Another form of insurance you probably participate in already but might not know about is self insurance. Self insurance is any situation in which, instead of pooling the risks with others, you are bearing them all by yourself. Essentially, any situation in which you aren’t covered by an insurance policy is one in which you have, either by choice or default, self-insured.
Imagine you are taking a trip to the US and then China. You might:
- a) take out a travel insurance policy. This would be a form of private insurance, where you are pooling your risks and payments with other travelers.
- b) decide that, as a multi-billionaire, you don’t need to take out a travel insurance policy as you can bear any cost yourself. This would be a form of self-insurance.
- c) forget to take out a policy. This would also be a form of self-insurance. Even though you didn’t intend to bear all risk and responsibility all by yourself, your lack of private or public coverage (because your home country healthcare won’t apply) means you will have to anyway.
The takeaway message here is that for any given risk, if you do not take out an individual policy and are not covered by public insurance, you are self-insuring by default. Whether or not you actually can afford to.
Self-insurance makes a lot of sense for small, unlikely risks. But a lot less sense for potentially devastating risks, like losing your house. Unless, of course, you are extremely wealthy.
Are you already covered?
Just because you haven’t taken out a private policy against a certain risk doesn’t necessarily mean you’re not covered. Before deciding to pay for private coverage, you should always check what levels of cover you may already have. Then you can decide whether to replace or supplement them.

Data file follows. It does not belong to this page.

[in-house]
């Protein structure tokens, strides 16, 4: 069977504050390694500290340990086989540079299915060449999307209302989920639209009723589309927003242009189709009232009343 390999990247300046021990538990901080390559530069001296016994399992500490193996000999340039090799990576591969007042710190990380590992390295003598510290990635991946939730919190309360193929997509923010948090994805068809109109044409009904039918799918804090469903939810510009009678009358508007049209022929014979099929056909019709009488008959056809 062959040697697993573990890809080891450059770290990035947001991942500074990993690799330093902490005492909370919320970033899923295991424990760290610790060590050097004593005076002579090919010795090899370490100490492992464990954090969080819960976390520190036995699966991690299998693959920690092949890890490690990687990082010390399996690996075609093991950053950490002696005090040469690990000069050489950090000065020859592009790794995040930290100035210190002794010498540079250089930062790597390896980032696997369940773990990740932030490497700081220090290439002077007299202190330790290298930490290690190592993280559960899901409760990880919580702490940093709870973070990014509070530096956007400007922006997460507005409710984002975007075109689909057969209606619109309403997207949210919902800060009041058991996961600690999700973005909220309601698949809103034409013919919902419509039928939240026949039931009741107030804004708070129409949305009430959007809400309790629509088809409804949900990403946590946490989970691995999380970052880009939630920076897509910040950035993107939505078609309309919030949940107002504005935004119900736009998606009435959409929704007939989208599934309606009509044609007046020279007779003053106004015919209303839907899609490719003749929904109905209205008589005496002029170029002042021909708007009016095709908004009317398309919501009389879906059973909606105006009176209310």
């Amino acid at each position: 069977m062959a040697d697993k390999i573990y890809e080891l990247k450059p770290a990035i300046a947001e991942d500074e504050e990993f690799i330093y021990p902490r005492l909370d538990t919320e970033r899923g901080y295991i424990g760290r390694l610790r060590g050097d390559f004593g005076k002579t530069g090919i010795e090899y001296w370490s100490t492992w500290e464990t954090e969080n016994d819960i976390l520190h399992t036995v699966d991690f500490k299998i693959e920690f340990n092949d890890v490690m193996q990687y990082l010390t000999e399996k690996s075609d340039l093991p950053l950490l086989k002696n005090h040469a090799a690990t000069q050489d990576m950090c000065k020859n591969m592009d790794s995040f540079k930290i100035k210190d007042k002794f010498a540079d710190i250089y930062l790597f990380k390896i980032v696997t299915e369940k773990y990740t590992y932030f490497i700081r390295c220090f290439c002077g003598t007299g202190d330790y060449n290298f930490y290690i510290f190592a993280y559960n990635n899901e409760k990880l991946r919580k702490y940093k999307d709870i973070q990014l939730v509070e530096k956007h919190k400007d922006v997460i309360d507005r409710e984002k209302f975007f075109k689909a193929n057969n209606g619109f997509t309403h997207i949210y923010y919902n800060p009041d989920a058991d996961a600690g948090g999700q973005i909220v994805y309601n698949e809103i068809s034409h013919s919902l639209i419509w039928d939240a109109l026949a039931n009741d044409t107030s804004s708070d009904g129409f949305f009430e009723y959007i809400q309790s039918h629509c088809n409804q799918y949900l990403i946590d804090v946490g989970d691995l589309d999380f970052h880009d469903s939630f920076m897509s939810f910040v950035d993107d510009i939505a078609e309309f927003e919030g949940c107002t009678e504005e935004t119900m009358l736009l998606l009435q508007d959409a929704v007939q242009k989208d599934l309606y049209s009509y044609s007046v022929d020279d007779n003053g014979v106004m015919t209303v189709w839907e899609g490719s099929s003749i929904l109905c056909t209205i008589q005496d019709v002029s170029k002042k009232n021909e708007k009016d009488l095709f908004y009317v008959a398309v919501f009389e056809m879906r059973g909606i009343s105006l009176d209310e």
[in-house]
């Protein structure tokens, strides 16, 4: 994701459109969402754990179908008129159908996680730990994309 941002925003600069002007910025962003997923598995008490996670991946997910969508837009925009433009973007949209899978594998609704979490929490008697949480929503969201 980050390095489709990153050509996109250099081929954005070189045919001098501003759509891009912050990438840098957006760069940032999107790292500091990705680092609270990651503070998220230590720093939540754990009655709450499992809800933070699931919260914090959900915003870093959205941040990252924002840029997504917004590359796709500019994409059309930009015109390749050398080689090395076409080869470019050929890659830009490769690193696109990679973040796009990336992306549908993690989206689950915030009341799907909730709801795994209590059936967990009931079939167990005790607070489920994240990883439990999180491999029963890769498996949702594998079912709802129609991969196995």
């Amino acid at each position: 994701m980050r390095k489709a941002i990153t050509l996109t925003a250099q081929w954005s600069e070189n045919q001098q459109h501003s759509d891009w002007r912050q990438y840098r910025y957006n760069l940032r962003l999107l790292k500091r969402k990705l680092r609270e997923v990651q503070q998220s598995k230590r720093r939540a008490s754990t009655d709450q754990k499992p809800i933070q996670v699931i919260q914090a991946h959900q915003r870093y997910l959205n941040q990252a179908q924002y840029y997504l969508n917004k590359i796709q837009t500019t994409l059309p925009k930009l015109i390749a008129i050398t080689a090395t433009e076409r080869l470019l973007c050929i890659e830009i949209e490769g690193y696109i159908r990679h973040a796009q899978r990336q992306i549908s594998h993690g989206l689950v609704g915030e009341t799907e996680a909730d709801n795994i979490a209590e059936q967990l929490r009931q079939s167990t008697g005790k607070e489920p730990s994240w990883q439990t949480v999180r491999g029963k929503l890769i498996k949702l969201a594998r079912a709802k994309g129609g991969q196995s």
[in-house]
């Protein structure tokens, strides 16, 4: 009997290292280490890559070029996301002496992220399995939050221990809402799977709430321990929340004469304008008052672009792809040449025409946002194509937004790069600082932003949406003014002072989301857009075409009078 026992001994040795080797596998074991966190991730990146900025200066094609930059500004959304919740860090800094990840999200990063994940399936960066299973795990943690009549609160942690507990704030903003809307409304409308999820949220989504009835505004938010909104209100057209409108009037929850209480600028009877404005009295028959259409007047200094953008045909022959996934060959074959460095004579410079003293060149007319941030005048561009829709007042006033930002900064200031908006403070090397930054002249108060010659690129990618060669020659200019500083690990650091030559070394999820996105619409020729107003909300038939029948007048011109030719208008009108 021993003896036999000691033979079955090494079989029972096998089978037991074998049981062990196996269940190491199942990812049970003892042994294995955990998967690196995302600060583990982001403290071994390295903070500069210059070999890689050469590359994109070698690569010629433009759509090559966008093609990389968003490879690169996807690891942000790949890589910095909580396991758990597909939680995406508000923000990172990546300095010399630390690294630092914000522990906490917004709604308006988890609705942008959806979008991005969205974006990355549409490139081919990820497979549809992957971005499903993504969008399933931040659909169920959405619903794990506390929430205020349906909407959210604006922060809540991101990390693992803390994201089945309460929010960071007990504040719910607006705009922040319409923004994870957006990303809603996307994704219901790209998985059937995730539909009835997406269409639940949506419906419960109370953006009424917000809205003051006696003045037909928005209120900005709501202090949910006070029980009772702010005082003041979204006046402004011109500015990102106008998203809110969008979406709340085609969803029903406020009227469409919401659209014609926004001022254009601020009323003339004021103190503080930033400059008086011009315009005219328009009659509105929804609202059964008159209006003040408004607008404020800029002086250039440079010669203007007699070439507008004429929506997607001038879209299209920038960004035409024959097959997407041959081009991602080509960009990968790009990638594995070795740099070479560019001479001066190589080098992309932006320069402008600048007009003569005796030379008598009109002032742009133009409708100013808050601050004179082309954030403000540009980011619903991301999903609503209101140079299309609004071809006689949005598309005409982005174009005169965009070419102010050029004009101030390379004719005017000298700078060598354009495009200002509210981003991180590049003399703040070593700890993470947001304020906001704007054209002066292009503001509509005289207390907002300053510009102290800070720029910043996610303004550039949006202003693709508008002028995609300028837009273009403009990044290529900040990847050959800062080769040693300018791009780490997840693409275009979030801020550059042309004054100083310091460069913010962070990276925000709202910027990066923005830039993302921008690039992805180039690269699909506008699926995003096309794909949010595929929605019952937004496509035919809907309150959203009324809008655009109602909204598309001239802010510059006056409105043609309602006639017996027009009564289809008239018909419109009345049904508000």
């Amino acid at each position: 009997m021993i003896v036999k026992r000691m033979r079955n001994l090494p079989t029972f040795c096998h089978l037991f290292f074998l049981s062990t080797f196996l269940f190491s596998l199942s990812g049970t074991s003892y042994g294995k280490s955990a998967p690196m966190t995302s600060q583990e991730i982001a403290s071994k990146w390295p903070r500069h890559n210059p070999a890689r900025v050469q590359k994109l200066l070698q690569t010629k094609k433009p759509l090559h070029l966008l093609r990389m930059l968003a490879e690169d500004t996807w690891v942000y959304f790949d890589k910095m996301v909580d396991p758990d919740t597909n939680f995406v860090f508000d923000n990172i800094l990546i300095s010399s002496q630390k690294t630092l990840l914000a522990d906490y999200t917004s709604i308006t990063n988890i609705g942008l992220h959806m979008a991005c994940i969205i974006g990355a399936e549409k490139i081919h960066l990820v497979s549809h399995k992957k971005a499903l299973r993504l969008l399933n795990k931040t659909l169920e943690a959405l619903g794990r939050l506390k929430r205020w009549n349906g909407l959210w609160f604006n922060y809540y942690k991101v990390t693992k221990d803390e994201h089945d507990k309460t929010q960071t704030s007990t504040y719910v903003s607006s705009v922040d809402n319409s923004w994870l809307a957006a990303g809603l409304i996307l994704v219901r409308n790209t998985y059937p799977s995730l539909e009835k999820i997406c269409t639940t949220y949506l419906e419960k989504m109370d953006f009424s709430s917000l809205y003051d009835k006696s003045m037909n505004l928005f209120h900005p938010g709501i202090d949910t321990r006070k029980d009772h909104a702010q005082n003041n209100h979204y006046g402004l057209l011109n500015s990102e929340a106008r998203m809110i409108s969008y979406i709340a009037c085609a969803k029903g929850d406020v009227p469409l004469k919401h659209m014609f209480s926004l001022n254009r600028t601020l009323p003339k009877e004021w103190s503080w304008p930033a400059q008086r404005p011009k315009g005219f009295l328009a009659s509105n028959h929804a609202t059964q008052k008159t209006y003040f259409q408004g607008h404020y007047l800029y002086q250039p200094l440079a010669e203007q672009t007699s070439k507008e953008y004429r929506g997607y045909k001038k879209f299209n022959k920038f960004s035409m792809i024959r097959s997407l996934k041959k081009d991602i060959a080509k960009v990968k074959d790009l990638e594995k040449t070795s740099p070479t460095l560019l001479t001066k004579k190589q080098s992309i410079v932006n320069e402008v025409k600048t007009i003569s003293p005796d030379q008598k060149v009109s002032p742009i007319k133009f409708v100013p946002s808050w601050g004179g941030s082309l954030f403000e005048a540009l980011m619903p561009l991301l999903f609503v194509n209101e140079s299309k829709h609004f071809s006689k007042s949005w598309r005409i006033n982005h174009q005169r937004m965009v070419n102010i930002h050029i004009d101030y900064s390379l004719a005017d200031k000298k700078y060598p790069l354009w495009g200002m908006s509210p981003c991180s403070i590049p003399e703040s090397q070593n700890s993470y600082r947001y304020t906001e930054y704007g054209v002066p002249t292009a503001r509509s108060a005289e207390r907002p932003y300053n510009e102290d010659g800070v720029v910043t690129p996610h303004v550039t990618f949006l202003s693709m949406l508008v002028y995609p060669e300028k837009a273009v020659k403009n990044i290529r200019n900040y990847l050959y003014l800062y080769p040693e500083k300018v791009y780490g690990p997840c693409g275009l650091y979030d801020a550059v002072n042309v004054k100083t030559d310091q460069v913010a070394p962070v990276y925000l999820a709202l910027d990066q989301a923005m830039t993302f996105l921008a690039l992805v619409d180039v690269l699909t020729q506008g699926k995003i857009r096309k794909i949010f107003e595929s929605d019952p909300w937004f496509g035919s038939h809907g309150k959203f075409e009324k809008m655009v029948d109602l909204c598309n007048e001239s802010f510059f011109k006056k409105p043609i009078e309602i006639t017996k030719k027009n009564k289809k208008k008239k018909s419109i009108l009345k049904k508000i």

- Start with your government. As we’ll detail in the next post, many citizens already have access to public healthcare systems. Then…
- Check with your employer or union. Some employers offer special rates for employees on healthcare or public liability, or even insure them.
- Check with your bank. If you have a credit card, you may already have cover for services purchased through it, like hire cars or travel expenses. This may impact the level of auto insurance or travel insurance you require.
- Check with your superannuation fund. You may already be paying for death and disablement insurance or income protection. If you have more than one fund, you might even be paying for multiple policies!
- Check with your landlord or owner’s corporation. If you’re renting, or if you own an apartment, the building and its fixtures may already be insured by the landlord or owner’s corporation. Rather than home and contents, you may only require insurance for your own belongings.
- Depending on where your live and what you do, there may be many more.
If you’ve looked carefully and determined that you aren’t already insured, or the coverage you are provided with is insufficient, there are three points to consider…
Questions to ask
The central question in relation to any sort of risk is ‘how much could it cost me?’ Weigh this up in relation to a) the worst possible outcome of the event, b) how likely the event is to happen, and c) how much money you have on hand.